This section tells how the research team recruited undergraduate students to play the game, monitored game play, and collected data during the game.
Recruiting Students to Play the Defense of Hidgeon
The research team recruited students from SI 110, "Introduction to Information Studies," to play the game. The course is taught by this article's eighth author, and admits 75 undergraduate students at all levels and from a wide range of majors.
Frost mentioned game play to students only in passing at the beginning of the semester and one week before this article's first author visited the class. Our inclination was to downplay the game, preferring to gauge student enthusiasm on the game itself, not on a special buildup. On October 30, 2007, Frost introduced Markey to SI 110 students. Her remarks about the game were brief because she did not want to predispose students to thinking about the game in a particular way; instead, she wanted students to develop their own ideas about what the game was teaching them. Her introduction to the game included a demonstration of game play, a summary of monetary prizes to first ($400 per team), second ($200 per team), and third place ($100 per team) winners, encouragement to sign up on teams to play the game, and notice that she would ask them questions about their game-play experiences after the game ended. Game play began on November 3, and ended on November 29, 2007.
Monitoring Game Play Activity
Of the 75 students enrolled in SI 110, 29 students signed up on 8 teams of 2 to 4 students. After game play began, the project team studied logs of game play activity. Only one team played the game over the first weekend, answering 12 of 14 questions correctly and acquiring 8 of the game board's 17 exclusive licenses to monastery libraries. To encourage game play, SI 110's instructor issued an incentive telling students they would receive a half-letter grade increase if they answered 40% or more questions correctly in the course of collecting all 18 scrolls. In response, an additional 20 students signed up on 5 new teams to play the game. Overall, 49 (65%) students signed up on 13 teams to play the game. By the following Monday morning (November 12), 6 teams had signed onto the game and attempted to answer at least one question.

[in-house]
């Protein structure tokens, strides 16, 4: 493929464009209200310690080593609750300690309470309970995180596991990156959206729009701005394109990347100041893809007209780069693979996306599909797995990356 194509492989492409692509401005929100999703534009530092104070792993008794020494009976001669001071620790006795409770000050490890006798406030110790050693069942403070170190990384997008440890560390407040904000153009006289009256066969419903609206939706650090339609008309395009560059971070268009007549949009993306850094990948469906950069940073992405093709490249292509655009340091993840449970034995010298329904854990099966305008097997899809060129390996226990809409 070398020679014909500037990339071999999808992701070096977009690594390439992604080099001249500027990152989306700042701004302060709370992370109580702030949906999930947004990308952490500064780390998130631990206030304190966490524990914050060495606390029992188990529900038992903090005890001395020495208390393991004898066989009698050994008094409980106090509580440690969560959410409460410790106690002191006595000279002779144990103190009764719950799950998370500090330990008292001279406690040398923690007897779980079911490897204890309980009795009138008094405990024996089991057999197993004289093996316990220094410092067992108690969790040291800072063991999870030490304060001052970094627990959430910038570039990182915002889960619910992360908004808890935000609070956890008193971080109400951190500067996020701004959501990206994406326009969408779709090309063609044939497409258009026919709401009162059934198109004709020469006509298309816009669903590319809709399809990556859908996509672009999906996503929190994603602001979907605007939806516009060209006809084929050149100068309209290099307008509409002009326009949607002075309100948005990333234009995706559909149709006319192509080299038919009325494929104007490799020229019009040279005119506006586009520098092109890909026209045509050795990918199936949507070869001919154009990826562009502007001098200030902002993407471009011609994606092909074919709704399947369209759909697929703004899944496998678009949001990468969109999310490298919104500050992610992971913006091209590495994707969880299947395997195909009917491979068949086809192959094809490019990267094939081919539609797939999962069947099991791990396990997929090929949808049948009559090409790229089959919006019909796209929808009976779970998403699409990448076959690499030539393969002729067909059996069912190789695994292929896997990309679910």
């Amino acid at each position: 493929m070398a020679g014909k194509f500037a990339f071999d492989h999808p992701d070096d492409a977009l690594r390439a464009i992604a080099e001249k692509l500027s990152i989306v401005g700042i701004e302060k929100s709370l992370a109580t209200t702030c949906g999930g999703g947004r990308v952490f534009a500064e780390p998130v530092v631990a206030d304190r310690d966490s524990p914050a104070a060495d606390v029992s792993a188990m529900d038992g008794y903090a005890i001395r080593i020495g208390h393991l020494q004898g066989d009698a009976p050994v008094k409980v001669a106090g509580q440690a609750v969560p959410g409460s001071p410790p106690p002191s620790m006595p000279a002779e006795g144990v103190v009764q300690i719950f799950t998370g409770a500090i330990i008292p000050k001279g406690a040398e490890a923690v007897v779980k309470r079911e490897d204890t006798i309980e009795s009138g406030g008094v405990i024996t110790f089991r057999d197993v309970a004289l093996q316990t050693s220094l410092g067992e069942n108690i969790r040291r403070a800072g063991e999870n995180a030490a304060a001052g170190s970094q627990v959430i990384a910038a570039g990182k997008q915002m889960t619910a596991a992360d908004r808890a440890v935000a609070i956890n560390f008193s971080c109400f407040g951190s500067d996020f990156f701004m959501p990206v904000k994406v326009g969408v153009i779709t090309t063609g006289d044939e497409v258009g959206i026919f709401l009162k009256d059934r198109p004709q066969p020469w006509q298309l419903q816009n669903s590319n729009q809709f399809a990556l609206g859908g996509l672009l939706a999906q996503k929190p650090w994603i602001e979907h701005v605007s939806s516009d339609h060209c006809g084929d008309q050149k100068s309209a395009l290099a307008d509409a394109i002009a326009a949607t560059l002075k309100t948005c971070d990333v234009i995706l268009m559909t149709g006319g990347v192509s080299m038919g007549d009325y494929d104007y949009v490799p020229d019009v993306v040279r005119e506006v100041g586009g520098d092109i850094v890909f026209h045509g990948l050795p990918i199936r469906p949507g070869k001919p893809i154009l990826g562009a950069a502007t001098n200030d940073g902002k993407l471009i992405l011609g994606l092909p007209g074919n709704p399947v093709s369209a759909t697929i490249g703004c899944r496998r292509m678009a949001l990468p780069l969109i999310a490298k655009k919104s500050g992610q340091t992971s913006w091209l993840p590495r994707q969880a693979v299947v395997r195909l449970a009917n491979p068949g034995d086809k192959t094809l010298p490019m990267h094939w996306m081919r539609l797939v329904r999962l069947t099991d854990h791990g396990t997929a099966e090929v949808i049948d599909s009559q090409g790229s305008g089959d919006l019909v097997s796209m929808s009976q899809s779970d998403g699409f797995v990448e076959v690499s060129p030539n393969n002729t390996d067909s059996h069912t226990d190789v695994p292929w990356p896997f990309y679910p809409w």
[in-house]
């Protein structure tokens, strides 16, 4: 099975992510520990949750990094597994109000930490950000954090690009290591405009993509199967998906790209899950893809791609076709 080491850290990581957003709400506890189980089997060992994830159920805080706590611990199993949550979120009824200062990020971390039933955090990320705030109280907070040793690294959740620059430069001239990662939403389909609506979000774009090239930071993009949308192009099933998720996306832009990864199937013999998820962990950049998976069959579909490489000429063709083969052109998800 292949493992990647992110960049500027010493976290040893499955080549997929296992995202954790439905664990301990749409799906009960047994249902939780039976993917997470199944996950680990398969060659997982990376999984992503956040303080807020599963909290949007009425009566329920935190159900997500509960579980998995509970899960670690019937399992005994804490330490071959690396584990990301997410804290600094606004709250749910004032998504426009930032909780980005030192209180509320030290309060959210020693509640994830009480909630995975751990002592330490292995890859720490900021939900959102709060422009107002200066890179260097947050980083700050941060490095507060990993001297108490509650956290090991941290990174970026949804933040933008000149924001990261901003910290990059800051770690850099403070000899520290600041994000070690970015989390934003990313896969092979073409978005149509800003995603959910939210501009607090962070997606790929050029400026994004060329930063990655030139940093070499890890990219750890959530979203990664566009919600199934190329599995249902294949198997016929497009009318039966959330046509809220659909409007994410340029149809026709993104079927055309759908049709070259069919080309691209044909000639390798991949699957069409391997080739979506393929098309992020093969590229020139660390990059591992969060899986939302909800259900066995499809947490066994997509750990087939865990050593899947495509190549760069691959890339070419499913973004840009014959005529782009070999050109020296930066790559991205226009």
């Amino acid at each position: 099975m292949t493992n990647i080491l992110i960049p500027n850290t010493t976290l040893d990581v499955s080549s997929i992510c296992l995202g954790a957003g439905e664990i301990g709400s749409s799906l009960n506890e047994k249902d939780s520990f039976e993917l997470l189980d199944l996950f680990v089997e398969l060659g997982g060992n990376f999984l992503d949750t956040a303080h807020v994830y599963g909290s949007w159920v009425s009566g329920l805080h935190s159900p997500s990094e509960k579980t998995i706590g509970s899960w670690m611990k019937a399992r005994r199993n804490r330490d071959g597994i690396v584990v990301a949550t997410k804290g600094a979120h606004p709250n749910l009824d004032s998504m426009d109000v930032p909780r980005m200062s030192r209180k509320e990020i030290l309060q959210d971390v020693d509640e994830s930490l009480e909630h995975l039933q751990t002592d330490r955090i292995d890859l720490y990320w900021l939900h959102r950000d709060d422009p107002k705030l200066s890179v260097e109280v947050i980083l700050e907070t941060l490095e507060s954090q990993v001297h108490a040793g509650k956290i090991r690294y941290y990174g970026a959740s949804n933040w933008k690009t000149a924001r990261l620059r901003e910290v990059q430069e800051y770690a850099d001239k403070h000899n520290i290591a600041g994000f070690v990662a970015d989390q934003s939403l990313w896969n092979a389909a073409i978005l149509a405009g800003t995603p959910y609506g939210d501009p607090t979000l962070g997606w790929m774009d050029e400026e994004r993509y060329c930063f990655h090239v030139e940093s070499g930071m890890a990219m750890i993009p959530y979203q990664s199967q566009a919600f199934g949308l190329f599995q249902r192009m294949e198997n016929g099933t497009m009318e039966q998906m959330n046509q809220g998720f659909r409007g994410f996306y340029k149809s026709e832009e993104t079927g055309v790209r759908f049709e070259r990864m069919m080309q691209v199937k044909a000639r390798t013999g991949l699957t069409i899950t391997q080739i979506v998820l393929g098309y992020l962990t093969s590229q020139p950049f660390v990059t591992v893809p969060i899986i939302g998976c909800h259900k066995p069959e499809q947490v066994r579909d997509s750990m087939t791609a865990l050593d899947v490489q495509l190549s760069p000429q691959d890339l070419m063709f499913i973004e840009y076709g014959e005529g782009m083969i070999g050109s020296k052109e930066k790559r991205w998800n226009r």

Collecting Data about Game Play
While SI 110 students played the game, the project team logged selected transaction data about game play such as questions attempted and answered correctly by type, licenses purchased by type, and time elapsed since the start of the game. When the game ended, we transferred logged data to an Excel workbook for data analysis. Additionally, project team members attended SI 110's three regularly scheduled weekly discussion groups on November 27 and 28, 2007 and conducted focused group interviews. We asked students whether their teams played together or individually, what they learned from playing the game, why some signed-up teams failed to play the game, why some students failed to sign up to play at all, to suggest improvements to the game, and about using games to learn about library research and academic topics generally.
Results of Game Play
The Storygame Project team considered "successful teams" to be the 6 teams that met the criteria for the instructor's grade increase, that is, answering the 18-question quota with 40% accuracy rate, and "unsuccessful teams" to be the 7 teams that failed to meet the criteria.
Game Play Patterns
An analysis of daily logs revealed these 5 game-play patterns: